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Table of Contents
REVIEW ARTICLE
Year : 2021  |  Volume : 6  |  Issue : 1  |  Page : 12-18

Diabetic peripheral neuropathy: A systematic review of Nigerian patients


1 Department of Medicine, Endocrinology Unit, University College Hospital, Ibadan, Nigeria
2 Department of Medicine, Neurology Unit, University College Hospital, Ibadan, Nigeria

Date of Submission15-Mar-2021
Date of Decision30-Apr-2021
Date of Acceptance23-May-2021
Date of Web Publication21-Jun-2021

Correspondence Address:
Taoreed Adegoke Azeez
Department of Medicine, Endocrinology Unit, University College Hospital, Ibadan
Nigeria
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Source of Support: None, Conflict of Interest: None


DOI: 10.4103/liuj.liuj_62_21

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  Abstract 


Diabetes mellitus is associated with microvascular and macrovascular complications. Diabetic neuropathy is the most common long-term complication of diabetes. The study was aimed at determining the prevalence of diabetic peripheral neuropathy and identifying its associated factors. Medical databases, including PubMed, Google Scholar, African Journal Online, and SCOPUS were searched and eligible studies were selected using the Preferred Reporting Items for Systematic Reviews and Meta-Analyses algorithm. The prevalence of diabetic peripheral neuropathy in Nigeria was dependent on the modality used in diagnosing peripheral neuropathy. The overall prevalence of diabetic peripheral neuropathy in Nigeria was 31.2%–97.5%. The modality-dependent prevalences were 37%–97.5% (by biothesiometry), 41.7%–75% (by Michigan Neuropathy Screening Instrument), 31.2%–43.3% (by United Kingdom screening test), and 43.3%–69.9% (by diabetic neuropathic examination score). The associated factors were duration and control of diabetes, the age of the patient, presence of cardiovascular risk factors such as hypertension and dyslipidemia and other microvascular complications (e.g., diabetic retinopathy and nephropathy). The prevalence of diabetic peripheral neuropathy was found to be high in Nigeria and the associated risk factors were age, glycemic control, and cardiovascular risk factors.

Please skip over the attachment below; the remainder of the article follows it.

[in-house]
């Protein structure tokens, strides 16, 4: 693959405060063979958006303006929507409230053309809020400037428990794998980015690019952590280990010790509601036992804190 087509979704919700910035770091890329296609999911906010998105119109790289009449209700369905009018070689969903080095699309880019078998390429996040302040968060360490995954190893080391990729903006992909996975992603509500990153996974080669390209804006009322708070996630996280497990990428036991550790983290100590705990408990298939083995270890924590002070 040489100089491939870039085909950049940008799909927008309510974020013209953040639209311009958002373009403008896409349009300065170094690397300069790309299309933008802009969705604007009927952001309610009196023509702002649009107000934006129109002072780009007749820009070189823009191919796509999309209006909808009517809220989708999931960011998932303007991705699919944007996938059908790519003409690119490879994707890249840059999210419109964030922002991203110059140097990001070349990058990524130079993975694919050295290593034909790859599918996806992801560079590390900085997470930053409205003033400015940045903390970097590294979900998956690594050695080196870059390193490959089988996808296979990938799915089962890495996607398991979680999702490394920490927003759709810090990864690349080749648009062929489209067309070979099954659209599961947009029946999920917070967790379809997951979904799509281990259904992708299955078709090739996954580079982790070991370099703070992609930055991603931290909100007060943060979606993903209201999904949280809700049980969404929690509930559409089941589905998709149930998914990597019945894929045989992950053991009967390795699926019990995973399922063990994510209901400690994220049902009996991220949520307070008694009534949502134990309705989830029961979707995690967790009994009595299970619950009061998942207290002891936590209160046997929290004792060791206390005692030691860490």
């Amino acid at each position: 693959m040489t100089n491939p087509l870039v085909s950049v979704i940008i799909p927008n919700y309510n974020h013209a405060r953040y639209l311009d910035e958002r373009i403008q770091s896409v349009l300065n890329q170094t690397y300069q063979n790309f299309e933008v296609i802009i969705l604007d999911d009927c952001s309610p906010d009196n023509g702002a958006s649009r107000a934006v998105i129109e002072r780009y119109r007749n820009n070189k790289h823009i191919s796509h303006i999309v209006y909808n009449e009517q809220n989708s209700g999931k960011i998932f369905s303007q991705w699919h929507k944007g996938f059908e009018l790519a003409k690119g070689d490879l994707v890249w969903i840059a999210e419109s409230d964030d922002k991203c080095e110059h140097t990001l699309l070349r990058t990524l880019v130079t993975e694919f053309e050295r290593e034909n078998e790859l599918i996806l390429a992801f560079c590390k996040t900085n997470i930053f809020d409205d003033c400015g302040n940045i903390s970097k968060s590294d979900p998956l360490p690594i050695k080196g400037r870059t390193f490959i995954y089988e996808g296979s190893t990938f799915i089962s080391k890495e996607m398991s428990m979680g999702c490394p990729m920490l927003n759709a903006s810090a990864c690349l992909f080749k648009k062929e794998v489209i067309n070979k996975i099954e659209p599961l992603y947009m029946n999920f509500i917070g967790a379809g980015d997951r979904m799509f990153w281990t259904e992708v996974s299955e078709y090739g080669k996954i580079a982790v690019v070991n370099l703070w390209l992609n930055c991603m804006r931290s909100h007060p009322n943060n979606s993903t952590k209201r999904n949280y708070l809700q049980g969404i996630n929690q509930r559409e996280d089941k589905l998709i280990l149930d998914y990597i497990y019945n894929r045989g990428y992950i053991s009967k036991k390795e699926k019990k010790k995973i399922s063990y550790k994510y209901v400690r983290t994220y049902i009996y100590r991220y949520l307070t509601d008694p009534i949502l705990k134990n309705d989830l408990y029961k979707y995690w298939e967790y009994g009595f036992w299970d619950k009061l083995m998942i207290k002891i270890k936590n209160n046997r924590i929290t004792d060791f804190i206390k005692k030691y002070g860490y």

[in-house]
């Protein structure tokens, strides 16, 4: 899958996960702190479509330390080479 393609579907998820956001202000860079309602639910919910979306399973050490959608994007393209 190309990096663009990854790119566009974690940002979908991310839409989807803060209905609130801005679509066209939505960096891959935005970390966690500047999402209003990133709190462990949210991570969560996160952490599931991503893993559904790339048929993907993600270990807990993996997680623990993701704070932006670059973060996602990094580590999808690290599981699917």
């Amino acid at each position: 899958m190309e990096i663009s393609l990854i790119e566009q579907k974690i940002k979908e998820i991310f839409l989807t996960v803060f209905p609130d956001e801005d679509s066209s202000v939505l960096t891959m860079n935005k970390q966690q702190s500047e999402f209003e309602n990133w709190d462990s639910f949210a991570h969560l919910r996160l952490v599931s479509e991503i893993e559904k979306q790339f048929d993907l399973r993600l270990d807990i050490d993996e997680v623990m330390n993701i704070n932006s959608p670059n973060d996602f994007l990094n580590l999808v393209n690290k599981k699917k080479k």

Keywords: Diabetic neuropathy, diagnosis, Nigeria, prevalence, risk factors


How to cite this article:
Azeez TA, Eguzozie EC, Olalusi OV. Diabetic peripheral neuropathy: A systematic review of Nigerian patients. Libyan Int Med Univ J 2021;6:12-8

How to cite this URL:
Azeez TA, Eguzozie EC, Olalusi OV. Diabetic peripheral neuropathy: A systematic review of Nigerian patients. Libyan Int Med Univ J [serial online] 2021 [cited 2021 Sep 22];6:12-8. Available from: http://journal.limu.edu.ly/text.asp?2021/6/1/12/318990